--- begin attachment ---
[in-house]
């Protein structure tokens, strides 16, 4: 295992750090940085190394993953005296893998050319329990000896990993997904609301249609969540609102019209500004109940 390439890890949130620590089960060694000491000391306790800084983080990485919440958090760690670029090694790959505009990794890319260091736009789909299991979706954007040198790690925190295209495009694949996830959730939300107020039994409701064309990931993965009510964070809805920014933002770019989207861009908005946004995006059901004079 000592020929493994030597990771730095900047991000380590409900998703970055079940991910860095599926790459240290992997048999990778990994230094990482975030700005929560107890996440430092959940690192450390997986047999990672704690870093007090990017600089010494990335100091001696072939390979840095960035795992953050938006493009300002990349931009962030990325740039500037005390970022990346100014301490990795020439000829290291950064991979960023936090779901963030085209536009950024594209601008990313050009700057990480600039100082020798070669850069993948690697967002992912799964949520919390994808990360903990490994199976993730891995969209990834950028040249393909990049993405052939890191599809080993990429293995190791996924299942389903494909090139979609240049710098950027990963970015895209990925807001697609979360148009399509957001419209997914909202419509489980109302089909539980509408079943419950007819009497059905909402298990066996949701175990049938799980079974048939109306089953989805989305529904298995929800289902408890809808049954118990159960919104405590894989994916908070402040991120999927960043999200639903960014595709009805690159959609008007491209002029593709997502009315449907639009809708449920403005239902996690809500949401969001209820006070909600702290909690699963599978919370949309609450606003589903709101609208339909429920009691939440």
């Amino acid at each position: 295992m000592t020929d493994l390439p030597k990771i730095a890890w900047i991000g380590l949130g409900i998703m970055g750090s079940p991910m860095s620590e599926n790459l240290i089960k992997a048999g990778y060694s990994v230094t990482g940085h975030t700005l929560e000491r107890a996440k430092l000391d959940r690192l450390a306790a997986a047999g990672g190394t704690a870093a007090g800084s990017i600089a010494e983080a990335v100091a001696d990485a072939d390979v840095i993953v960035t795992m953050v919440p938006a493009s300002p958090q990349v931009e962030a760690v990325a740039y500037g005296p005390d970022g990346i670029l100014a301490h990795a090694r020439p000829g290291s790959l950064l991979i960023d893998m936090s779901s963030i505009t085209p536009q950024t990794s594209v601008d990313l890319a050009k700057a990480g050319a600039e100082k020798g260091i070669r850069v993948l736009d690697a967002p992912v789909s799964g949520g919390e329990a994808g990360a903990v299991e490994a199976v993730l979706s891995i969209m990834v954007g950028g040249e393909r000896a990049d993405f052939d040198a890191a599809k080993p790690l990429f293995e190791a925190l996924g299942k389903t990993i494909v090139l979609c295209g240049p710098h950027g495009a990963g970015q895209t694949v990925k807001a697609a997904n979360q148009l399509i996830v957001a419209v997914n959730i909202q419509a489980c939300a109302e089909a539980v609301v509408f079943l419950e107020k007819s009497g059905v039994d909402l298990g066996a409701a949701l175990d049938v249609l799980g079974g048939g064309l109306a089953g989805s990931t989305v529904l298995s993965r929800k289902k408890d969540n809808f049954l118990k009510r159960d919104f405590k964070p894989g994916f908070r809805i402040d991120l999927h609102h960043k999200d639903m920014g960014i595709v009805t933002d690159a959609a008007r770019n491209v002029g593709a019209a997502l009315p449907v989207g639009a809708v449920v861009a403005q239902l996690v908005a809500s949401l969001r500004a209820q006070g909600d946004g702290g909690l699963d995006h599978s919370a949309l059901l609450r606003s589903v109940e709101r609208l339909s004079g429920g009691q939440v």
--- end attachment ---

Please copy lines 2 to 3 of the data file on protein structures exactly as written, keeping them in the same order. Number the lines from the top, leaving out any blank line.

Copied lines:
């Protein structure tokens, strides 16, 4: 295992750090940085190394993953005296893998050319329990000896990993997904609301249609969540609102019209500004109940 390439890890949130620590089960060694000491000391306790800084983080990485919440958090760690670029090694790959505009990794890319260091736009789909299991979706954007040198790690925190295209495009694949996830959730939300107020039994409701064309990931993965009510964070809805920014933002770019989207861009908005946004995006059901004079 000592020929493994030597990771730095900047991000380590409900998703970055079940991910860095599926790459240290992997048999990778990994230094990482975030700005929560107890996440430092959940690192450390997986047999990672704690870093007090990017600089010494990335100091001696072939390979840095960035795992953050938006493009300002990349931009962030990325740039500037005390970022990346100014301490990795020439000829290291950064991979960023936090779901963030085209536009950024594209601008990313050009700057990480600039100082020798070669850069993948690697967002992912799964949520919390994808990360903990490994199976993730891995969209990834950028040249393909990049993405052939890191599809080993990429293995190791996924299942389903494909090139979609240049710098950027990963970015895209990925807001697609979360148009399509957001419209997914909202419509489980109302089909539980509408079943419950007819009497059905909402298990066996949701175990049938799980079974048939109306089953989805989305529904298995929800289902408890809808049954118990159960919104405590894989994916908070402040991120999927960043999200639903960014595709009805690159959609008007491209002029593709997502009315449907639009809708449920403005239902996690809500949401969001209820006070909600702290909690699963599978919370949309609450606003589903709101609208339909429920009691939440």
């Amino acid at each position: 295992m000592t020929d493994l390439p030597k990771i730095a890890w900047i991000g380590l949130g409900i998703m970055g750090s079940p991910m860095s620590e599926n790459l240290i089960k992997a048999g990778y060694s990994v230094t990482g940085h975030t700005l929560e000491r107890a996440k430092l000391d959940r690192l450390a306790a997986a047999g990672g190394t704690a870093a007090g800084s990017i600089a010494e983080a990335v100091a001696d990485a072939d390979v840095i993953v960035t795992m953050v919440p938006a493009s300002p958090q990349v931009e962030a760690v990325a740039y500037g005296p005390d970022g990346i670029l100014a301490h990795a090694r020439p000829g290291s790959l950064l991979i960023d893998m936090s779901s963030i505009t085209p536009q950024t990794s594209v601008d990313l890319a050009k700057a990480g050319a600039e100082k020798g260091i070669r850069v993948l736009d690697a967002p992912v789909s799964g949520g919390e329990a994808g990360a903990v299991e490994a199976v993730l979706s891995i969209m990834v954007g950028g040249e393909r000896a990049d993405f052939d040198a890191a599809k080993p790690l990429f293995e190791a925190l996924g299942k389903t990993i494909v090139l979609c295209g240049p710098h950027g495009a990963g970015q895209t694949v990925k807001a697609a997904n979360q148009l399509i996830v957001a419209v997914n959730i909202q419509a489980c939300a109302e089909a539980v609301v509408f079943l419950e107020k007819s009497g059905v039994d909402l298990g066996a409701a949701l175990d049938v249609l799980g079974g048939g064309l109306a089953g989805s990931t989305v529904l298995s993965r929800k289902k408890d969540n809808f049954l118990k009510r159960d919104f405590k964070p894989g994916f908070r809805i402040d991120l999927h609102h960043k999200d639903m920014g960014i595709v009805t933002d690159a959609a008007r770019n491209v002029g593709a019209a997502l009315p449907v989207g639009a809708v449920v861009a403005q239902l996690v908005a809500s949401l969001r500004a209820q006070g909600d946004g702290g909690l699963d995006h599978s919370a949309l059901l609450r606003s589903v109940e709101r609208l339909s004079g429920g009691q939440v």